“The cheerleaders have been brought up as a discussion about why they don’t cheer at our games,” Rukstalis said. “I don’t know if that’s the cheerleading team and their coach making that decision or if that’s from higher up.”

These double standards also carry over to the expectation of how female athletes should behave. If a man reacts in a certain way in a game, he could be considered motivated and passionate, while a woman might be judged or perceived as negative for reacting in the same way.

“There was a lot of controversy last year with some of the behavior on the court from the girls in the college basketball world with trash-talking and the hand gestures that players do to each other,” Rukstalis said. “Girls acting one way and boys acting the same way, yet [being looked at differently] was talked about a lot. I do feel like people look at it differently.”

Being in the spotlight as a baseball player in a male-dominated sport, Wyner hopes for better in the future.

“Social media has exaggerated [certain] stereotypes and has created and spread many stereotypes about the skill gap between men’s and women’s sports,” Wyner said. “I definitely feel that a lot of the time, men’s sports, such as baseball, steal the spotlight. There are always more people watching male sports, and this undermines the fact that we have many great female athletes. I would like to work to increase attendance at girls’ sports game, such as softball.”

Join WSPN’s Tina Su, Bella Schreiber and Hallie Luo as they discuss the discrepancies between mens’ and womens’ sports and their respective support. (Credit: Hallie Luo)
Discussing the discrepancy between women’s and men’s sports (podcast)

Join WSPN’s Bella Schreiber alongside her brother and former WSPN Sports Broadcast Editor Josh Schreiber, who is now a UMASS Amherst sports broadcaster, to discuss the discrepancy between women’s and men’s sports. Josh Schreiber has a broadcasting Twitter, Tik Tok and Instagram where fans can stay updated on UMASS sports and, in particular, women’s college basketball.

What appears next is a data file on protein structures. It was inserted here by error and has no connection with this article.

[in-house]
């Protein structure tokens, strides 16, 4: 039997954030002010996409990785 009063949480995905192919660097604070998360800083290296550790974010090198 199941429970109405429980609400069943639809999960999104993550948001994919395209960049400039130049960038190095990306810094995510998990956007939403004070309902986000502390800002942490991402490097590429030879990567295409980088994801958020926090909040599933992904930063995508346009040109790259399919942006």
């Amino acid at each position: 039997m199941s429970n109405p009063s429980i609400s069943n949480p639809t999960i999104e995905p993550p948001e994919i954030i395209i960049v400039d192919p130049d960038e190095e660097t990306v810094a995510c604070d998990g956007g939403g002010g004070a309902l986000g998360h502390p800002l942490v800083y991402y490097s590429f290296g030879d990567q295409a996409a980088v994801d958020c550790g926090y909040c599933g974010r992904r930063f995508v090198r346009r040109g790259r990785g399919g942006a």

0:00 – Intro

0:48 – How did you get into sports broadcasting and how did you choose what you wanted to do specifically?

1:55 – What differences did you notice when you started paying attention to and watching [women’s basketball] that other people who aren’t taking the time to get to know it might not realize is special about it? What do you love about it?

4:54 – As a reporter, what have you noticed about how other people are reporting on women’s versus men’s sports and how that could be changed?

11:08 – How do you think we could help with that coverage, help spread the word? As journalists we could be publishing more things, but just as a normal person, how could you help out and push the coverage more?

15:25 – Outro

Infographic: March Madness at WHS

 

 

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    Will GonsiorApr 17, 2024 at 1:15 PM

    surprised to hear that kids are discussing the men’s tourney at all. Purdue/UConn is the snooziest final anyone could have imagined and even the stars of the tournament (Filipowski, Edey, etc.) don’t come off as being… all that good. DJ Burns at least was a breath of fresh air. I heard about and discussed the women’s tourney far more, whether I was talking with a hockey guy or a debate student: from Sheldon to Reese to Flau’jae to Juju to Paige to Cardoso to Her Royal Floppiness Who Shall Not Be Named (my goodness, don’t we all owe Dawn Staley a huge thank you for preventing an Iowa title?), there’s more stars and more energy on the women’s side by lengths. I agree that coverage hasn’t quite caught up to demand yet.